With Pollard, my understanding is he was mostly a wingback and played QB for some of the later teams he coached when he wasn't playing regularly. The thing of it was, the QB in the s-w didn't really take snaps unless it was a trick play or something, so he wouldn't have been passing even if he was calling signals.
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Re: The BLM business decision

Postby RyanChristiansen » Wed Sep 16, 2020 10:50 pm

TanksAndSpartans wrote:I didn't consider Lillard, but I just looked at his PFR card and maybe he was the first black QB. PFR is showing him with 12 starts over two seasons, one with 28 pass attempts, one with 67. We may have to get Bob G. to chime in. Lillard I would think was more significant than Willie Thrower, but not sure how we should count him.


The first mention I could find of Lillard playing football in 1932, he was playing halfback, and the last mention I could find in 1933, it says he was the star halfback for the Cardinals. PFREF lists him as tailback. I guess it boils down to whether or not he was playing quarterback in the spirit of how we now see that position.
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The BLM business decision

Postby James » Thu Sep 17, 2020 2:30 pm

The NFL and all sports should stay out of politics, there's no place for it. They are just trying to look good in the media is how I see it. The Redskins changing their name is also sad. Before anyone starts, I'm Jewish and had some relatives in the camps during the War, but to me, politics and sports don't belong together.
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Re: The BLM business decision

Postby RyanChristiansen » Thu Sep 17, 2020 6:12 pm

James wrote:The NFL and all sports should stay out of politics, there's no place for it. They are just trying to look good in the media is how I see it. The Redskins changing their name is also sad. Before anyone starts, I'm Jewish and had some relatives in the camps during the War, but to me, politics and sports don't belong together.


Well, then, shouldn't you be calling for the national anthem to be removed from being played at NFL events?

It was the media who inserted politics into the NFL. Colin Kaepernick quietly and unobtrusively protested standing for the anthem by remaining seated on the bench. Nobody noticed until the third preseason game, and afterward the media asked him about it, and he answered, honestly. Of course, the media machine wouldn't leave it at that, and eventually the President wanted the attention Kaepernick was getting, so he tweeted about it. (If you think there is any other reason for the President's tweets, you need to back up your reason with some sort of evidence, because we all know the guy is an attention whore.) That cemented the marriage between politics and the NFL. And because the NFL is a business, whenever the NFL makes a political decision, it is also a business decision. I believe the NFL recognized they would not be able to remove politics from their sport so long as politicians choose to get involved, so they decided to side with their own employees instead of with politicians. Not all owners are handling it well. I believe Jerry Jones is having a fit over Dontari Poe kneeling during the anthem because he feels he is losing control of Poe or because he is concerned about fan reaction and the bottom line. In my opinion, based on what I know about politics in Texas, Dontari Poe should have taken a knee while draping himself in the state flag of Texas; he might have won some admiration.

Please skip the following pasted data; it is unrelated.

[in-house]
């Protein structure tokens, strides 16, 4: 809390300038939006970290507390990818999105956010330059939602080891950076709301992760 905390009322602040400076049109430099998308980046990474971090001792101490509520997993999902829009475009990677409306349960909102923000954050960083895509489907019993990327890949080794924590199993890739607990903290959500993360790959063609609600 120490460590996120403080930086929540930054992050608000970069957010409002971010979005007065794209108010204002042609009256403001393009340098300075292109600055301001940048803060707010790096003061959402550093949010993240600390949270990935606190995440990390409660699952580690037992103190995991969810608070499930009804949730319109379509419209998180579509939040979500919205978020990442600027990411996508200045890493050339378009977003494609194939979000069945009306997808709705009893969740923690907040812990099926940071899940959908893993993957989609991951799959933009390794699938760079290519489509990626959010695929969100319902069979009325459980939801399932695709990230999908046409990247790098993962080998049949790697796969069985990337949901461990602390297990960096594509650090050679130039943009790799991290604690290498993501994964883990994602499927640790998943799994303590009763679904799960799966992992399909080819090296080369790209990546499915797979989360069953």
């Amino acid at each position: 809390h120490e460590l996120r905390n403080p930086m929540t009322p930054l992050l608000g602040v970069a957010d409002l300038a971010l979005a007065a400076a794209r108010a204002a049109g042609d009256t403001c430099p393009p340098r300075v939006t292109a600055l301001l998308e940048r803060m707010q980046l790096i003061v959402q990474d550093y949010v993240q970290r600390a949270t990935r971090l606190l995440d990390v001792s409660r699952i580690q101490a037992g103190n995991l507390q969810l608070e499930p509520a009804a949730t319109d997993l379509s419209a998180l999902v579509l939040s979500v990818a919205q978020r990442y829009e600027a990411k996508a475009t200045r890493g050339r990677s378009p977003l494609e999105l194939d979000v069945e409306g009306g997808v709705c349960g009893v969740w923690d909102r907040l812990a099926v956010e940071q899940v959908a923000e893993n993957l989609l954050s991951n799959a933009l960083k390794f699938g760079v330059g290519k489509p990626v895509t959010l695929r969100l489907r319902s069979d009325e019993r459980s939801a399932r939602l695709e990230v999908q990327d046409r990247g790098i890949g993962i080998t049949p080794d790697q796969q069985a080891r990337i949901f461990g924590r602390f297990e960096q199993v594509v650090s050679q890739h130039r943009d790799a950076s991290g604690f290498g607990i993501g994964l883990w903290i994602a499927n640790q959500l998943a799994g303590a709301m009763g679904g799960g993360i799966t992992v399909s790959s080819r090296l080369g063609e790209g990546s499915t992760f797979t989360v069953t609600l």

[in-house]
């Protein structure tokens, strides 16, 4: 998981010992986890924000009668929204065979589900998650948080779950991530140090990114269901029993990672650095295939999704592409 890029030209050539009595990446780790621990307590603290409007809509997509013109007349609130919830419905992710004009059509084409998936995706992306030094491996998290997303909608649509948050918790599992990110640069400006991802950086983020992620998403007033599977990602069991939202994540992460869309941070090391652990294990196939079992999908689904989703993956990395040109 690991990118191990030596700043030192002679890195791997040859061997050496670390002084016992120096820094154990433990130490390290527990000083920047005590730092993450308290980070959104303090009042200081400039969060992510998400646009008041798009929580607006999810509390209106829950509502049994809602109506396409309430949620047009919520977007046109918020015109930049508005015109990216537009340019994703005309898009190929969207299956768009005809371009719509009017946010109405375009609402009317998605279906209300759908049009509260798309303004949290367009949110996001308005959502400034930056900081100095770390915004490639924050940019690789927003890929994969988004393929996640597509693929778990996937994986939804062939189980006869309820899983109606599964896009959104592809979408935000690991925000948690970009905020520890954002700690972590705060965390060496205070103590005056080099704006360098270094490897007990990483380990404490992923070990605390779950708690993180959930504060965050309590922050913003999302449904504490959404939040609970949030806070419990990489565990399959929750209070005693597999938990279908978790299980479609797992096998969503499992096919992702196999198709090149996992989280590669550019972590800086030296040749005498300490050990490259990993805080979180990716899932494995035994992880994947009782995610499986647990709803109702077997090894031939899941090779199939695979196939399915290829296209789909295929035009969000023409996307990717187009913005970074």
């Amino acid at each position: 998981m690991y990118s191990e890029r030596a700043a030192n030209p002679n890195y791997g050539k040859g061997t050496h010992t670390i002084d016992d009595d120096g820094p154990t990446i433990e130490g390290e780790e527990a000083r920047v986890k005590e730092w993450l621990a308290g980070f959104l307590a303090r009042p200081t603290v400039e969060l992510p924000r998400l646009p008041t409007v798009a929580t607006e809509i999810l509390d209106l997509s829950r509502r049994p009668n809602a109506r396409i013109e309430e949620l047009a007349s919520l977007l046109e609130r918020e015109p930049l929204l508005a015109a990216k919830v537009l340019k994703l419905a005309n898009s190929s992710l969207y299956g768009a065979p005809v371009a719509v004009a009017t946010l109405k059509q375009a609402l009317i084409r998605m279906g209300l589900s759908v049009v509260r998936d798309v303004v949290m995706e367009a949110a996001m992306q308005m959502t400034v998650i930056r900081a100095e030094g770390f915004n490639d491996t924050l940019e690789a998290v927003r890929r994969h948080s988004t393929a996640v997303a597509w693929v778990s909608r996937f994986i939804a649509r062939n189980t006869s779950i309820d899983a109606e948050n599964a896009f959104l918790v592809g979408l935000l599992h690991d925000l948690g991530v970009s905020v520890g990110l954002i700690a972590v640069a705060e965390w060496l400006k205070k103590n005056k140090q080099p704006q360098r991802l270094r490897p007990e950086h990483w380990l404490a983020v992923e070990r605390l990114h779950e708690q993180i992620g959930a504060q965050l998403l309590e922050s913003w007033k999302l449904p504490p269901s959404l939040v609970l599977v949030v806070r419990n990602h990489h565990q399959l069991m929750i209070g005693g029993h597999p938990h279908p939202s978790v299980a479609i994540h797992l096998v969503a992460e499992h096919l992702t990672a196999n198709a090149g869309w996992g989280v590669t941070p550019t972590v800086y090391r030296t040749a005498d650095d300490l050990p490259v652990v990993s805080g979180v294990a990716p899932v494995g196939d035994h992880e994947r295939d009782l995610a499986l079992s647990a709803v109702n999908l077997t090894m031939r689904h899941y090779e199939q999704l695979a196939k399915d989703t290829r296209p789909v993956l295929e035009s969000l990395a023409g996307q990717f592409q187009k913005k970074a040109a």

Yes, politics is in sports, and there are many examples of it over the years, including the 1936 Summer Olympics where Hitler banned Jews from competing for Germany and where Jewish athletes from other nations boycotted the games. Meanwhile, Jesse Owens, a black athlete, bravely competed and won the gold medal in Nazi Germany. It was one big political show.

Don't get me wrong, I don't like politics mixed with sports, either. I watch football to escape. But I'm looking at this with a cold, calculating eye and trying to understand things from a business standpoint. I don't support athletes kneeling or doing anything, really, because I don't think it accomplishes anything but give attention to politicians who like to use the spectacle to their political advantage, and that includes all politicians.
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Re: The BLM business decision

Postby Bryan » Fri Sep 18, 2020 11:37 am

RyanChristiansen wrote:Well, then, shouldn't you be calling for the national anthem to be removed from being played at NFL events?


That probably would have been the best action for Roger Goodall to take in response to the Kaepernick situation.
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Re: The BLM business decision

Postby Ken Crippen » Sat Sep 19, 2020 8:33 am

I apologize for being late to this discussion. I am going to close this down to keep politics off the board. This has not escalated yet, but I fear that it will and we want to keep the discussion to football and football history. Thank you.